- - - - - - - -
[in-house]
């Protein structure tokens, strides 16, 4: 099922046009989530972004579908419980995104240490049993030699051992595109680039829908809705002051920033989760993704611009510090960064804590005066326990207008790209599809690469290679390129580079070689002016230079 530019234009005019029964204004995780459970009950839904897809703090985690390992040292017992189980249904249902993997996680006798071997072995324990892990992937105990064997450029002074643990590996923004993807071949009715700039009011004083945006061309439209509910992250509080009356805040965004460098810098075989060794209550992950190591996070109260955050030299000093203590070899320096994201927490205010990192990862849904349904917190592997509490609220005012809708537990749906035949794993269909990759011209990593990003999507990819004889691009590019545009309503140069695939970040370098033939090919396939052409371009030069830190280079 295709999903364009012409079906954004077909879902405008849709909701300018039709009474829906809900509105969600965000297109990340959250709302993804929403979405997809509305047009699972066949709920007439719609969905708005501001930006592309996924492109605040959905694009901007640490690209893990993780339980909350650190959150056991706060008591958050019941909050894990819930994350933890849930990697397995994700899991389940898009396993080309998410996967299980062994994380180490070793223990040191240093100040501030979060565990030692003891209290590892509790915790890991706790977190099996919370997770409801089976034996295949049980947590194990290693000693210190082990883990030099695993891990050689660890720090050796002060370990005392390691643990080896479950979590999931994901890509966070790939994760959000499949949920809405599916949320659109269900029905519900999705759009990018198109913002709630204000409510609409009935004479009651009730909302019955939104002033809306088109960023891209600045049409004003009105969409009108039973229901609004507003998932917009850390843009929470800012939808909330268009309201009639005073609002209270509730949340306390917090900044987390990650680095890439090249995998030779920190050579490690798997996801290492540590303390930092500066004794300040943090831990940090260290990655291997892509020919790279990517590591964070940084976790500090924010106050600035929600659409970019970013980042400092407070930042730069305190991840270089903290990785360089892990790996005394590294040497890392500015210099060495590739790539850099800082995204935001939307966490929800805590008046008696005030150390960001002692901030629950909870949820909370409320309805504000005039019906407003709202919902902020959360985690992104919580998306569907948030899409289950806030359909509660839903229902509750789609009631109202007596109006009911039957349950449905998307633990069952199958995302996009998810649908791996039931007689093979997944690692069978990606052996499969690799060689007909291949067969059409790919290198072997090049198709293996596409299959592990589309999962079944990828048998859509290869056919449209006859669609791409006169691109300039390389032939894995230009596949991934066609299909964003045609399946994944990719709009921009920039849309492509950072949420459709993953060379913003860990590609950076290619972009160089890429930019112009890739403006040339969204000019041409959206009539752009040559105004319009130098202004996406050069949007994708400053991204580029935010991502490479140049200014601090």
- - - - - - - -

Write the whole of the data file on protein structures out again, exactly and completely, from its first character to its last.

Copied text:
[in-house]
């Protein structure tokens, strides 16, 4: 099922046009989530972004579908419980995104240490049993030699051992595109680039829908809705002051920033989760993704611009510090960064804590005066326990207008790209599809690469290679390129580079070689002016230079 530019234009005019029964204004995780459970009950839904897809703090985690390992040292017992189980249904249902993997996680006798071997072995324990892990992937105990064997450029002074643990590996923004993807071949009715700039009011004083945006061309439209509910992250509080009356805040965004460098810098075989060794209550992950190591996070109260955050030299000093203590070899320096994201927490205010990192990862849904349904917190592997509490609220005012809708537990749906035949794993269909990759011209990593990003999507990819004889691009590019545009309503140069695939970040370098033939090919396939052409371009030069830190280079 295709999903364009012409079906954004077909879902405008849709909701300018039709009474829906809900509105969600965000297109990340959250709302993804929403979405997809509305047009699972066949709920007439719609969905708005501001930006592309996924492109605040959905694009901007640490690209893990993780339980909350650190959150056991706060008591958050019941909050894990819930994350933890849930990697397995994700899991389940898009396993080309998410996967299980062994994380180490070793223990040191240093100040501030979060565990030692003891209290590892509790915790890991706790977190099996919370997770409801089976034996295949049980947590194990290693000693210190082990883990030099695993891990050689660890720090050796002060370990005392390691643990080896479950979590999931994901890509966070790939994760959000499949949920809405599916949320659109269900029905519900999705759009990018198109913002709630204000409510609409009935004479009651009730909302019955939104002033809306088109960023891209600045049409004003009105969409009108039973229901609004507003998932917009850390843009929470800012939808909330268009309201009639005073609002209270509730949340306390917090900044987390990650680095890439090249995998030779920190050579490690798997996801290492540590303390930092500066004794300040943090831990940090260290990655291997892509020919790279990517590591964070940084976790500090924010106050600035929600659409970019970013980042400092407070930042730069305190991840270089903290990785360089892990790996005394590294040497890392500015210099060495590739790539850099800082995204935001939307966490929800805590008046008696005030150390960001002692901030629950909870949820909370409320309805504000005039019906407003709202919902902020959360985690992104919580998306569907948030899409289950806030359909509660839903229902509750789609009631109202007596109006009911039957349950449905998307633990069952199958995302996009998810649908791996039931007689093979997944690692069978990606052996499969690799060689007909291949067969059409790919290198072997090049198709293996596409299959592990589309999962079944990828048998859509290869056919449209006859669609791409006169691109300039390389032939894995230009596949991934066609299909964003045609399946994944990719709009921009920039849309492509950072949420459709993953060379913003860990590609950076290619972009160089890429930019112009890739403006040339969204000019041409959206009539752009040559105004319009130098202004996406050069949007994708400053991204580029935010991502490479140049200014601090």